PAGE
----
Thanks for that bit of info. I think I was overwhelmed and didn’t take the time to do a thorough search, but wanted to leave some sort of credit. I almost always use photos that I take myself. Of course, in this situation, that would not have worked.
      Now, I’m on my way to checking out that book…thanks again!

  2. Great post. I struggle sometimes about peace too. Am I at peace because I’m in denial or because I’ve come through the other side of grief?

    Well said and the timing of that graphic was perfect.

    • I have wondered about that myself…whether it’s denial of the other side of grief that’s given me peace. I don’t think the timing could have been better.

  3. We hear so often that “broken hearts” never heal when we lose a loved one, that we start to believe the truth of that conditioning.

    Some people feel “guilty” for letting go of what they cannot reclaim. So they hang on to their grief and wear it like a badge of honor.

    If we expect healing, we achieve healing.
    If we insist that we will never heal, we don’t.

    Personally, I’ll take peace and healing over guilt and grief any day.


  4. Pingback: A Sign Of Peace (via The Water Witch’s Daughter) | Change is Never Ending

  5. What a beautiful post. I can’t help but love it when things work out to seem as though they’re connected somehow. I’ve found that, when timing works out in that way, it sort of reaffirms the peace you feel.

  6. I think that is ONE of the tricky things about death. People all deal with it differently and almost no matter what we do/feel there might be feelings of “is this right?” “am I ok?” “am I wrong to feel this way?”

    Since it is different for everyone I strongly feel we cannot judge (or we SHOULD not–because we are human and we do judge). People handle death in their own way.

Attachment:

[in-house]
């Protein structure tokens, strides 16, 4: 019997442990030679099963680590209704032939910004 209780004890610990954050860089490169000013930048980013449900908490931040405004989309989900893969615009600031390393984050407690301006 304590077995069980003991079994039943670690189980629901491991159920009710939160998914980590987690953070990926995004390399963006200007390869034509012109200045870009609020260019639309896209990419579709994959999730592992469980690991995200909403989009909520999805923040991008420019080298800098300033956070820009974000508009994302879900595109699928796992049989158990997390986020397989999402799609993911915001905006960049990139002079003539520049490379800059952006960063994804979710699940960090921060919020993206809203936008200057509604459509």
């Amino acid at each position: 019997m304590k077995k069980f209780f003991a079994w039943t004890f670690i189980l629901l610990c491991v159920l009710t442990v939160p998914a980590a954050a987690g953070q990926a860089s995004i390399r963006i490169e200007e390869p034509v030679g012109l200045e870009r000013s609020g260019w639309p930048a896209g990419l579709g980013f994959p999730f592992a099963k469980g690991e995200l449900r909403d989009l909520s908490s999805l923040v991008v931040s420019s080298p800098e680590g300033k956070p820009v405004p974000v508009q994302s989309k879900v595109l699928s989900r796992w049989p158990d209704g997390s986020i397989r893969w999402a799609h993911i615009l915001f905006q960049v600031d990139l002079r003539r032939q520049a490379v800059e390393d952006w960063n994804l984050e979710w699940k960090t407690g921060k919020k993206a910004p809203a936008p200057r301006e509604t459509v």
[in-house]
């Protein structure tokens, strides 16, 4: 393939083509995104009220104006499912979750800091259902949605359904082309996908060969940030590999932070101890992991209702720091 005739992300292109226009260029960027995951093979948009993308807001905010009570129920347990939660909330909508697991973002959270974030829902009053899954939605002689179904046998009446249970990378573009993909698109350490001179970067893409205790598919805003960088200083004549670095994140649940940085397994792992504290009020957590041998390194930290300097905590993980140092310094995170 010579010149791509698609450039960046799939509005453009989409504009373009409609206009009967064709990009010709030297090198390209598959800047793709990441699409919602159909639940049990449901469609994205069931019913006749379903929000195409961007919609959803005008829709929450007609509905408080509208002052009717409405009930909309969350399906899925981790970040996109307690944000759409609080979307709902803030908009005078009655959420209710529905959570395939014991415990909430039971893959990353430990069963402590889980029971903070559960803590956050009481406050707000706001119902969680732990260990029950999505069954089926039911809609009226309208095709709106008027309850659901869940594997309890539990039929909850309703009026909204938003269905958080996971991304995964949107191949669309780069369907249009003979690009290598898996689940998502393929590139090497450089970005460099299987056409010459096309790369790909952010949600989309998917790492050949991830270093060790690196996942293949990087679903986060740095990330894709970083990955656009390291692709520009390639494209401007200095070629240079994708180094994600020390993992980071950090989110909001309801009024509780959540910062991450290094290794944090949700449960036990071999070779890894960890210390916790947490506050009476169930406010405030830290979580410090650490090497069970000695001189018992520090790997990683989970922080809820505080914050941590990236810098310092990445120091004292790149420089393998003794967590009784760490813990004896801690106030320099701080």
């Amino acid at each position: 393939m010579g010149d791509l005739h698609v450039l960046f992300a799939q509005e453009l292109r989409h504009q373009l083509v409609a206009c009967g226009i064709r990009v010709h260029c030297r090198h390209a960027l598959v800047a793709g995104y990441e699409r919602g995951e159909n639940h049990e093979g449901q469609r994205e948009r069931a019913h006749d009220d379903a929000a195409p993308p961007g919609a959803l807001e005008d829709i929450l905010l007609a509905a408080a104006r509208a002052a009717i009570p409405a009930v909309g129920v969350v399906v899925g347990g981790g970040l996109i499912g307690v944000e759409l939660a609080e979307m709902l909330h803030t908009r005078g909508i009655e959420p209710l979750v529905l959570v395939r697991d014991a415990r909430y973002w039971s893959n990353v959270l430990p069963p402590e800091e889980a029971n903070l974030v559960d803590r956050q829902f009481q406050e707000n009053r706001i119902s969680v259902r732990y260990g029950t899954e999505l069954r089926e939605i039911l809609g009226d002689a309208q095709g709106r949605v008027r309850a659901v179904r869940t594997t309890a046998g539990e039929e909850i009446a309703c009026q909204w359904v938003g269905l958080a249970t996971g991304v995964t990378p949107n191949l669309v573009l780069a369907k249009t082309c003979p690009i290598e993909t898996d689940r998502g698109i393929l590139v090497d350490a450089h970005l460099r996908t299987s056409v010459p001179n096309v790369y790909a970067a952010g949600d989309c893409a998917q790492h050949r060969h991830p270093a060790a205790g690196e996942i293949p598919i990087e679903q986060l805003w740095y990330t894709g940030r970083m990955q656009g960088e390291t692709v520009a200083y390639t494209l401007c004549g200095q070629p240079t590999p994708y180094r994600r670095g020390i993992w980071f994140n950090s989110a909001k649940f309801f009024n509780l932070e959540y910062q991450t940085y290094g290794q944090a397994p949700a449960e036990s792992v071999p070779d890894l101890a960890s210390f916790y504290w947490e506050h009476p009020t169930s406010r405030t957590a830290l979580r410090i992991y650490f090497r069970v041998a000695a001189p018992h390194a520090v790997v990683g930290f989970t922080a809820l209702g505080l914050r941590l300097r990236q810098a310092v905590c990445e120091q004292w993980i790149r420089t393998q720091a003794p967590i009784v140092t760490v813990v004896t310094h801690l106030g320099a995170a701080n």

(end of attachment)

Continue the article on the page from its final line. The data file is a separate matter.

I LOVE it when people feel peace. But everyone has their own beliefs so it is different.

    I was able to collect $15 more today for the American Cancer Society. Saturday is the walk. I’ll be wearing my shirt with “Monte” on it.


  7. OMG, I got CHILLS reading this, Suzi!!!

    Yes, absolutely, I truly think it was a sign from your brother. In fact, after talking to Peg and then reading the post you shared about your brother giving you a sign, I immediately thought of a peace sign.

    But as you shared….

    x to you, my friend!

    “Does it really matter which it is? No, I am at peace… ”


  8. You know what I think! I think we (you, Gary and myself) have ound our peace. We all know he’s in a better place and just because we feel peace doesn’t mean we love him any less or miss him any less. Love you so much!

  9. Reading your words and looking at that picture – I could feel the peace too. It’s a beautiful way of looking at things. I’m hoping I can find that peace when thinking of my father. Thanks Suzicate.

  10. It’s amazing where messages come from if we’re paying attention. I write in my memoir that as Annie was sick and dying my sister Carol started a mantra of sorts with her by telling her, “No worries.” Mark and I were traveling when we got the call that we needed to come home. In the airport line, I had to brush by a young woman to catch up with Mark. I said, “I’m sorry. Excuse me.” And she smiled and said “No worries.”